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May 17, 2009

Early Adopters and Finding "The Next Shiny Object"

About a year ago, I put forth a theory I called "The Five Stages Of Early Adopter Behavior", chronicling how we, as self-proclaimed early adopters, like to find cutting edge products and services, but can go from the most vocal proponents to their most visible detractors in a short amount of time, sometimes putting something in its grave even before the rest of the mainstream has found it exists. A corollary to this theory is that once an acceptable service or product is found, eventually the early adopter group will slip into a comfortable malaise, looking around for the "next shiny object" that will take their attention away from what to them has already become old hat. And this quest, this desire to find what is next, is what drives many of us to sign up for everything under the sun, kick its tires, and debate its worth with our peers. But just because we look for something new doesn't mean everything we use today will eventually be discarded.


The Five Stages of Early Adopter Behavior (June 2008)

Back in June, I wrote:
"One month's golden boy can be next month's afterthought. One week's addiction can be next week's memory. For a service to succeed, it needs to attract those early adopters who can help propel a strong population, but it needs to do all it can to keep those adopters feeling like partners and mainstream users, before letting neglect fire up their egos so much that they leave you altogether."
You can sit on the sidelines and see this happening everywhere. In fact, much of the backlash against Twitter of late has been from the early adopter community who has been largely ignored, in favor of the celebrity of the week, making those who pushed the service initially feel like they are unwanted.

This lust for the next big thing, and the desire to be first to find it, is much of the reason you see online media write bigger and bolder headlines for products that are fairly incremental to activity, and not game-changers. Be it yet another search engine, a new location awareness tool, or a widget that combines multiple previous offerings, there are presumed "bonus points" for being the first to call it a "Killer".

Amidst this, the truth is that some of these products do take hold and become part of our everyday activity - including Google Reader, Facebook, LinkedIn, FriendFeed, the iPhone and others for me, of course, and if they continue to please customers, they don't end up seeing even the most-aggressive users moving from what I called "Engagement" to "Entitlement" and eventually, "Migration". As FriendFeed's Paul Buchheit slyly asked of me last year, "I hope this doesn't mean you're moving on to stages 4 or 5 Louis...", prompting me to say that "some sites have the potential to be a permanent 3," referring to "Engagement".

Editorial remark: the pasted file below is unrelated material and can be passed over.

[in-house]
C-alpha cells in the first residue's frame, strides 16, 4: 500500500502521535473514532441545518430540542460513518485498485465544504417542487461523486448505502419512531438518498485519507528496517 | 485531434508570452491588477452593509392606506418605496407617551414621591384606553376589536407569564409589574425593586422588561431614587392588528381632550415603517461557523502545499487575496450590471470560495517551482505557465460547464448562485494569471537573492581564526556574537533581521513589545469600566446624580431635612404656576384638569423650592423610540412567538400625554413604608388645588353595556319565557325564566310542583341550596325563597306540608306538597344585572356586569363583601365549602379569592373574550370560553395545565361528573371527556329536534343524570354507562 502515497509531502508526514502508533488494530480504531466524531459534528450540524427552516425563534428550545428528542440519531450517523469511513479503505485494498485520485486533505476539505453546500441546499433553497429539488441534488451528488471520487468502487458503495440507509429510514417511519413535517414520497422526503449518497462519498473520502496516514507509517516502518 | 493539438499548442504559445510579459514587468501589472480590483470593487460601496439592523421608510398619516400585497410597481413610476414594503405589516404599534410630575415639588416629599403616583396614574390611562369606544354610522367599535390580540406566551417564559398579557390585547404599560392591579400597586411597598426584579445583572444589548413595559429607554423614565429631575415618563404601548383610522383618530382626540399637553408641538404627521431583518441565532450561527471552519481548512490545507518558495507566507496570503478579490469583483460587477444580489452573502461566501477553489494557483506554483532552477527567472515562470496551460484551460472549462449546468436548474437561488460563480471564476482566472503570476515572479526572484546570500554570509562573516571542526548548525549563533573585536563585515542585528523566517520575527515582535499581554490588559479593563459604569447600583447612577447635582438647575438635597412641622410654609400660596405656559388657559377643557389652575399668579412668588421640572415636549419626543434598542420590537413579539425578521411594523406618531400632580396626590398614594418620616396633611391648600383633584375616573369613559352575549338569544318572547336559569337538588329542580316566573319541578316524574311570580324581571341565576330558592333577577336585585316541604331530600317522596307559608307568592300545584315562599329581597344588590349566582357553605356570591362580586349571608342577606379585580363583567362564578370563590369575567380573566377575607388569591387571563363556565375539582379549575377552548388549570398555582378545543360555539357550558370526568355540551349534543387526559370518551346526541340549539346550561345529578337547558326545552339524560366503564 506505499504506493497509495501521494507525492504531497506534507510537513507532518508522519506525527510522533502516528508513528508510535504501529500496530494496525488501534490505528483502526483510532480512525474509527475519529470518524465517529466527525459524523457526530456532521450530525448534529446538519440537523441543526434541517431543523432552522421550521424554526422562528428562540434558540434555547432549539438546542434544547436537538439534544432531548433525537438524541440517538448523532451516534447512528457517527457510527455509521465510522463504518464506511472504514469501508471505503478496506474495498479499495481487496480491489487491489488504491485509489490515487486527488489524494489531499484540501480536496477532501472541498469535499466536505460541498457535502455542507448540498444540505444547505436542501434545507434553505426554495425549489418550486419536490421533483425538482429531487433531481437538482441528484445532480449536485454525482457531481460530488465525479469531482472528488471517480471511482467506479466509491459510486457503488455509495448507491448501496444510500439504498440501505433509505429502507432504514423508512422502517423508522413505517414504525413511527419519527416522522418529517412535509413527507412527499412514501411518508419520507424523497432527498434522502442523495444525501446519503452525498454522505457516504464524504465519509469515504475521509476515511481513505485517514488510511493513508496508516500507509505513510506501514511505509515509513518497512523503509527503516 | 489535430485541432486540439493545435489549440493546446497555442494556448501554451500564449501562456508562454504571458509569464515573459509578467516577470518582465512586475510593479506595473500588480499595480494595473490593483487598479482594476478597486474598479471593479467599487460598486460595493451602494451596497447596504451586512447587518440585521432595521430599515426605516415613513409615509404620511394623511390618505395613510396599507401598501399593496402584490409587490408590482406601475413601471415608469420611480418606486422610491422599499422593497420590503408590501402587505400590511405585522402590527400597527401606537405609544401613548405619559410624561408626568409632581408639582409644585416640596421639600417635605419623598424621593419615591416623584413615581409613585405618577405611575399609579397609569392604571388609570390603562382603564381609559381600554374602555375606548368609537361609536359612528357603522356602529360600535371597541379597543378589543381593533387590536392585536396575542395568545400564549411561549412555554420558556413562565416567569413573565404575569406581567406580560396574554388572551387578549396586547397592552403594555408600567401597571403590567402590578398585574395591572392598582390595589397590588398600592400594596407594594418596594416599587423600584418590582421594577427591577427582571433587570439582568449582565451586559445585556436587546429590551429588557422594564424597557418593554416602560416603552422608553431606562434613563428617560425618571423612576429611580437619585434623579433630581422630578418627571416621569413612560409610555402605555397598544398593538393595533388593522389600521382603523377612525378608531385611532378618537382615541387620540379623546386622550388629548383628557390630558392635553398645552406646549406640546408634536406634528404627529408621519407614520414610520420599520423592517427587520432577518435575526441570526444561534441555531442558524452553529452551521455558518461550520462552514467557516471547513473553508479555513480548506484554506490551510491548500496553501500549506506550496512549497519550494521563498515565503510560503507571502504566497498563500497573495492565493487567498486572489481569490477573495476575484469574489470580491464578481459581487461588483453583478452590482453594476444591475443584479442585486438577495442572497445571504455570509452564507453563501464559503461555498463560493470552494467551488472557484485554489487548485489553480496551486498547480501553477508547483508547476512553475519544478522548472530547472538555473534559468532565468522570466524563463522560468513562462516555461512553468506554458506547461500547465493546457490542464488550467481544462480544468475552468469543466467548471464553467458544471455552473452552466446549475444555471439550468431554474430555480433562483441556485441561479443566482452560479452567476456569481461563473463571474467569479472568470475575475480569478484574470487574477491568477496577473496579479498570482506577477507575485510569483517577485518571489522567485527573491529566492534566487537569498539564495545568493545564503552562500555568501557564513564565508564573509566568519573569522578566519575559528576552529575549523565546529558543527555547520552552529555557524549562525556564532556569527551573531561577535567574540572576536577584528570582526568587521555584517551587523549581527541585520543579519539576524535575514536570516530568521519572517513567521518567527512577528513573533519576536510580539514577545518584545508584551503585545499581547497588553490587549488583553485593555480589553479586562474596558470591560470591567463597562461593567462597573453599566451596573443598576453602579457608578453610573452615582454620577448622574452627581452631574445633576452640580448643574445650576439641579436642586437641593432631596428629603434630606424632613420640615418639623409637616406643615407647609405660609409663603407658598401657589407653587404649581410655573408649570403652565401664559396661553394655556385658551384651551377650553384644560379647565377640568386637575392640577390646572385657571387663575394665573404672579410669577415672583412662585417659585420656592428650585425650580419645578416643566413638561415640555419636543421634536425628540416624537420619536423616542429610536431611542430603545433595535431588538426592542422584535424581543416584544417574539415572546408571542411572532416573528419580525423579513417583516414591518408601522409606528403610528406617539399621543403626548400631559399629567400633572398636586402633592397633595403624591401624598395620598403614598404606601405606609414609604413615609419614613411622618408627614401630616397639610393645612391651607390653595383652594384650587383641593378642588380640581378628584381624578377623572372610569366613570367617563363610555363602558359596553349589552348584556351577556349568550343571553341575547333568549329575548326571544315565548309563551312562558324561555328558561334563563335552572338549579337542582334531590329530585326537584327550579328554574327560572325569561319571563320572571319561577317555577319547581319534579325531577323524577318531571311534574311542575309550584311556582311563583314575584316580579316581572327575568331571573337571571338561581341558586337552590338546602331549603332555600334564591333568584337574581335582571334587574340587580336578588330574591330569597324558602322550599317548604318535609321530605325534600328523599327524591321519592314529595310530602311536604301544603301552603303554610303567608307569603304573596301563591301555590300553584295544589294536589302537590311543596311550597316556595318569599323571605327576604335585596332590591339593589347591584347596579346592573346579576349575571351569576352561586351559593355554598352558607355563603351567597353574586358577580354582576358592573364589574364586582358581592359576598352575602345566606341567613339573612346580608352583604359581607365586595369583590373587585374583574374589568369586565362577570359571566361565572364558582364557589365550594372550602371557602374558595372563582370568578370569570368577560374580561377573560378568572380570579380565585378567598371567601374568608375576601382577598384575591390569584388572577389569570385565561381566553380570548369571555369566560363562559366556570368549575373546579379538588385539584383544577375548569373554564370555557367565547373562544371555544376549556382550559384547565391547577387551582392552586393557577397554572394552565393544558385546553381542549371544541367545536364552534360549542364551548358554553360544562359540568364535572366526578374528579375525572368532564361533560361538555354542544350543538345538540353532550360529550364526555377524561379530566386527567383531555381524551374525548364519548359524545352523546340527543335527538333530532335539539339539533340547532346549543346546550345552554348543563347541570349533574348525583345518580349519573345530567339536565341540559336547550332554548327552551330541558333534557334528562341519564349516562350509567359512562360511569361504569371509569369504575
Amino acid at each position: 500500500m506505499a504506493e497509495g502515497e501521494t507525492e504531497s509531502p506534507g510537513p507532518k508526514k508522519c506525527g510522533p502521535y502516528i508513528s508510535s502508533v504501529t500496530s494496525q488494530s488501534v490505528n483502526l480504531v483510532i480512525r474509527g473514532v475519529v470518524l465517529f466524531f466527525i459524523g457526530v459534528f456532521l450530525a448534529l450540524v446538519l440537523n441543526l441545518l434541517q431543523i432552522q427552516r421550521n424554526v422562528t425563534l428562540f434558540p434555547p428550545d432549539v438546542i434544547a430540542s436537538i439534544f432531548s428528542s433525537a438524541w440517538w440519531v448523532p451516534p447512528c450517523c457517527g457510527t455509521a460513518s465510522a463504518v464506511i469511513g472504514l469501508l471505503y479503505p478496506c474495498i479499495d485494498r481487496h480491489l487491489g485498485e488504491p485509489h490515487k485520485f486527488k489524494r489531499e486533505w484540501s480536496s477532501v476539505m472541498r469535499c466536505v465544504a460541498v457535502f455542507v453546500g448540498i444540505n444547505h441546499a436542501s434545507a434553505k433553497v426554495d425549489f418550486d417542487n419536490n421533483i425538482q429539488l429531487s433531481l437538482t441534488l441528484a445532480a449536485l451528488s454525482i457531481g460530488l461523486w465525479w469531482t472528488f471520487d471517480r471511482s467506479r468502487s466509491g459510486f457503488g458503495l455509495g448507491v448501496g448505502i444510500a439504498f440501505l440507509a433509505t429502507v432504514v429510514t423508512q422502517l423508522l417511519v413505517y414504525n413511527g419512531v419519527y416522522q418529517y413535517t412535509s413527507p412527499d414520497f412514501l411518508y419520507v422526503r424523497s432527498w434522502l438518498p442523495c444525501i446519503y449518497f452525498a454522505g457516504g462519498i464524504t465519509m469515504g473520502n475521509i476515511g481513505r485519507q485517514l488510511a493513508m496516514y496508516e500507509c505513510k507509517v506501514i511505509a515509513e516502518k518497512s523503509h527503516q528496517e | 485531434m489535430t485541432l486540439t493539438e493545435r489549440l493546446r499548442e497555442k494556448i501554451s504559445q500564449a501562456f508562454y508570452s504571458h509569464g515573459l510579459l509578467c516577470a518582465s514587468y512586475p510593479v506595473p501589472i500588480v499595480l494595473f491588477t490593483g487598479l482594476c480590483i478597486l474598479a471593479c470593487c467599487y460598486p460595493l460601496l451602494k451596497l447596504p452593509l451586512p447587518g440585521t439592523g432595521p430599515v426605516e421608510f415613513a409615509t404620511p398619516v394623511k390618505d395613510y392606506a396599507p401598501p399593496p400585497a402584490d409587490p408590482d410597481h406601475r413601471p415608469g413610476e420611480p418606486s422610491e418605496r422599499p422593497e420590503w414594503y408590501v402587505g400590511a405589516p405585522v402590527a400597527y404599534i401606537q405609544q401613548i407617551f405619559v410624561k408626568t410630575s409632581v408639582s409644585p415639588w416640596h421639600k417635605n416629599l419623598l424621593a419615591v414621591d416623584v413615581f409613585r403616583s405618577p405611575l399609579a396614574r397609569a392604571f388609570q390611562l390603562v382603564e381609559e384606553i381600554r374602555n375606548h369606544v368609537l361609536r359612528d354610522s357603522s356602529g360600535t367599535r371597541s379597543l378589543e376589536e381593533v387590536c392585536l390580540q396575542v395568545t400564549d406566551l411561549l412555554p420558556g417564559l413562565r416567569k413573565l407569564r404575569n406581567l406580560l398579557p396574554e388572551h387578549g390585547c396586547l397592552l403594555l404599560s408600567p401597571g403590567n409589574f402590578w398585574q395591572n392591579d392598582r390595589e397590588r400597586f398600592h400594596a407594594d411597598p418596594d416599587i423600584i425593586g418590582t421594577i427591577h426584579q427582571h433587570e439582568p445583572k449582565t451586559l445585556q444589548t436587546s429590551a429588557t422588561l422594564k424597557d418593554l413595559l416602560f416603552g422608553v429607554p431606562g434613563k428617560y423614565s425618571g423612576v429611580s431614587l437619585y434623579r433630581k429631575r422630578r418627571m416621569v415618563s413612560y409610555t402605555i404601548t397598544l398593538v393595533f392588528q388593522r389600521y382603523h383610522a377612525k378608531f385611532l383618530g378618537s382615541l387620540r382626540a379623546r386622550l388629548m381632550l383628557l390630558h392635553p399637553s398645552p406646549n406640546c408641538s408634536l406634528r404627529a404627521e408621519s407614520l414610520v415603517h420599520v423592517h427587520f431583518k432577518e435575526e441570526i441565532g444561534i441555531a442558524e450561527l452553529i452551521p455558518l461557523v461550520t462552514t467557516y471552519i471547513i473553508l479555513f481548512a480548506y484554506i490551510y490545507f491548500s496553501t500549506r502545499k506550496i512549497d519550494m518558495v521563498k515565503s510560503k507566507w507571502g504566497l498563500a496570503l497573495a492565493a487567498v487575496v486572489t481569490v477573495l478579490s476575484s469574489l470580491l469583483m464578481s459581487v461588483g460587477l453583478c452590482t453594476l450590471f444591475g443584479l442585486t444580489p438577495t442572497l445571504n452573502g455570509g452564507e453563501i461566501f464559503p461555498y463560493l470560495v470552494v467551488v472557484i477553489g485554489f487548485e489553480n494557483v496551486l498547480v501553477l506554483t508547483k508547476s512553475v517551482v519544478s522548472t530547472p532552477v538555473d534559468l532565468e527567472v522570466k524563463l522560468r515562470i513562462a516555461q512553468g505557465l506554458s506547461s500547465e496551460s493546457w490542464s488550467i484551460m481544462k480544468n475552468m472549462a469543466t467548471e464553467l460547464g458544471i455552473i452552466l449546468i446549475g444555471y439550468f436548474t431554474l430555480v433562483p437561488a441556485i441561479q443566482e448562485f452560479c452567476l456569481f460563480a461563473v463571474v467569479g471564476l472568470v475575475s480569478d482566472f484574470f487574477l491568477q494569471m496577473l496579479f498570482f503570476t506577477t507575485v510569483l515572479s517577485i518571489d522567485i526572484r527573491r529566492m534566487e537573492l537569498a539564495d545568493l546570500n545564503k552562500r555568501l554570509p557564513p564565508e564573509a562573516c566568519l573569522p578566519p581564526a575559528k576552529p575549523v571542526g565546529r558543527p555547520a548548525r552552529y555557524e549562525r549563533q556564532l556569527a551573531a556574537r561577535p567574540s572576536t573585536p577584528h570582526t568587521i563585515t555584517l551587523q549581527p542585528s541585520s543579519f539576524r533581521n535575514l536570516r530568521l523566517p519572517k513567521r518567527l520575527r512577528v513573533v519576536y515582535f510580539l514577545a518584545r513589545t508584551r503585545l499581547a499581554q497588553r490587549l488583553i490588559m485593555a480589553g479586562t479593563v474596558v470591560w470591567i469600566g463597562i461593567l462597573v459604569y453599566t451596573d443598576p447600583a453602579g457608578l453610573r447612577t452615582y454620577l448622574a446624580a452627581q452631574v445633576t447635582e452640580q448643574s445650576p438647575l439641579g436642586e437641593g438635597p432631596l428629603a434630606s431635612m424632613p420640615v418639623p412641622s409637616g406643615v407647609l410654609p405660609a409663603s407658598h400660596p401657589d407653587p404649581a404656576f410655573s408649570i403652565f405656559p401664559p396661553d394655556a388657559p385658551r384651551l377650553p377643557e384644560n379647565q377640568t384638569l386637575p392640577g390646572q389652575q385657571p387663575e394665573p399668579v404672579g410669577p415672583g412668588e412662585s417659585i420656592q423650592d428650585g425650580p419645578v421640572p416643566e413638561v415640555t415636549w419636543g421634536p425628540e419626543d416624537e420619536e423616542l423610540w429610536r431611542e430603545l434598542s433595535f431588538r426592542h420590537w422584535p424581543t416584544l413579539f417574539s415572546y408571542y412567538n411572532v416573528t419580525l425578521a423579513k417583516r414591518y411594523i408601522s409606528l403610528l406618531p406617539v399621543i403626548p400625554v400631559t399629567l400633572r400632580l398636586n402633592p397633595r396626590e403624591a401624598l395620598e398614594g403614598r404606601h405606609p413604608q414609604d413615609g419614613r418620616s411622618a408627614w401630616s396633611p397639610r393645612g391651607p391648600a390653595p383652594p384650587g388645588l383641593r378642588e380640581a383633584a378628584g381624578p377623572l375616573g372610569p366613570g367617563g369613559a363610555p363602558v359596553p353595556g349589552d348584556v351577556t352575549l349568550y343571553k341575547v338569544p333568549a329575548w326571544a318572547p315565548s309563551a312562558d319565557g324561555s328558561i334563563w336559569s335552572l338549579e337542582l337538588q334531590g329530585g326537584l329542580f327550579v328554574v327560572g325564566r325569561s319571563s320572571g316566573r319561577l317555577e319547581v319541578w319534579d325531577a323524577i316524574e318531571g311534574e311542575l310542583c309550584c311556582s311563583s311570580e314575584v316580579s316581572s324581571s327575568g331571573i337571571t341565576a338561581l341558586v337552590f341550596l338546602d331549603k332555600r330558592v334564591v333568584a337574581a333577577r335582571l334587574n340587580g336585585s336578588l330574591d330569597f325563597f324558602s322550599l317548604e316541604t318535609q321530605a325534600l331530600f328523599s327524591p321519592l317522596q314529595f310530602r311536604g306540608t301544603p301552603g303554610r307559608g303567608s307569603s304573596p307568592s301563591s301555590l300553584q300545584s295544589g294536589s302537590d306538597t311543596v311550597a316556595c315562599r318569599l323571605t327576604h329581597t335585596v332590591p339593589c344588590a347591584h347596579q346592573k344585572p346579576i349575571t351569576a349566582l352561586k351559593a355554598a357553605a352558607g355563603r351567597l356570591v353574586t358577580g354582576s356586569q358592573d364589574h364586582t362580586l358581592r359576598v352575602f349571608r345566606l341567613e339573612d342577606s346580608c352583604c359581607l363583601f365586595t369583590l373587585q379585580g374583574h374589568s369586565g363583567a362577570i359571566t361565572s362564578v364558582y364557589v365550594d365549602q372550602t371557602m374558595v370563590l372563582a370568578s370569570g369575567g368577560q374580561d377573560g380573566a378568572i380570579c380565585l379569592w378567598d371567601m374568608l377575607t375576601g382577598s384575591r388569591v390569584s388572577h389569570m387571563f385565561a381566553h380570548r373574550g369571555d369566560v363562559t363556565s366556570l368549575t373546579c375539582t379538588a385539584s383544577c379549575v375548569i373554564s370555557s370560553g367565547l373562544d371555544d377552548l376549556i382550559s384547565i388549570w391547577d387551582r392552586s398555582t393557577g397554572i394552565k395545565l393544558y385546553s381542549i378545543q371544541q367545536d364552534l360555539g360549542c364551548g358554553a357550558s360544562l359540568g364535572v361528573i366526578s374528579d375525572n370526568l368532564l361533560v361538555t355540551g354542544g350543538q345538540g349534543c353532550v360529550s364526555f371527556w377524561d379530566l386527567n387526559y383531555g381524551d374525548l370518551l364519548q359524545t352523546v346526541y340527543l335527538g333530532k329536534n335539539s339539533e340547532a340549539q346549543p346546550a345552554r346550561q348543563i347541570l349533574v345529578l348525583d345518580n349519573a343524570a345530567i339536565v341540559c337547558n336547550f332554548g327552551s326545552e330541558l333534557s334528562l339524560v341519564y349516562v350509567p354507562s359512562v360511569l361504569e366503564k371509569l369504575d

Can Sites Be a "Permanent 3"? I say, Yes.

And yes, it can be tempting at times to stomp my foot and expect some of the apps I like and use the most to behave a way I want them to, but for the most part, I think I've held off, even as I continue testing any and all newcomers.

In a thread this week, perennial early adopter Robert Scoble jokingly told one commenter, after they asked what "the next shiny object will be", that "Louis Gray hasn't figured that out yet, so we have at least six months." As if I had that much power...


Looks Like It's Up to Me, Then?

As I see it, we have been lucky enough to find some shiny objects very early that have become active sites for a good number of people. We were the first to report on TweetDeck back in July of 2008, and TweetDeck is arguably the most popular desktop client for Twitter. Its success can even be seen in the development of competitors, such as Seesmic Desktop. We were also the first to report on Socialmedian, which was acquired by XING in December for a cool 7.5 million after seeing strong momentum. We were the first to really dive into the world of shared item aggregators, and were the first to report on ReadBurner, RSSmeme and other competitors. We were the first to highlight the launch of Toluu, a place to share your OPML and discover new feeds. We were the first to talk about Feedly, which is reshaping the way you organize and find data in your Google Reader stream. We were also the first to report on Twazzup, a new search engine for Twitter, as well as other tools.

So what am I saying with all this? Aren't these shiny objects? Didn't TweetDeck change the game? Aren't early adopters enjoying these services that haven't yet been absorbed by the mainstream and celebrities? They are.

Early adopters can do more than just discover new tools. Our job, as it were, is to help take something that's undocumented, and discover its potential and its use. What are we already doing that these new tools make better? What can I do that I couldn't do before? Does this new tool make anything I already do easier, or is it executed in a more clear way? It's not about finding new tools just for the sake of getting one more blog post on the chart. It's about hopefully rewarding developers for their efforts, rewarding early adopters and readers here by their getting early access to things that make a difference, and rewarding ourselves by building out the community in a new place. We are always on the look out for shiny objects. We find them all the time and are happy to share with you. But if I've found one that works for me, you can expect me to latch onto it like a barnacle.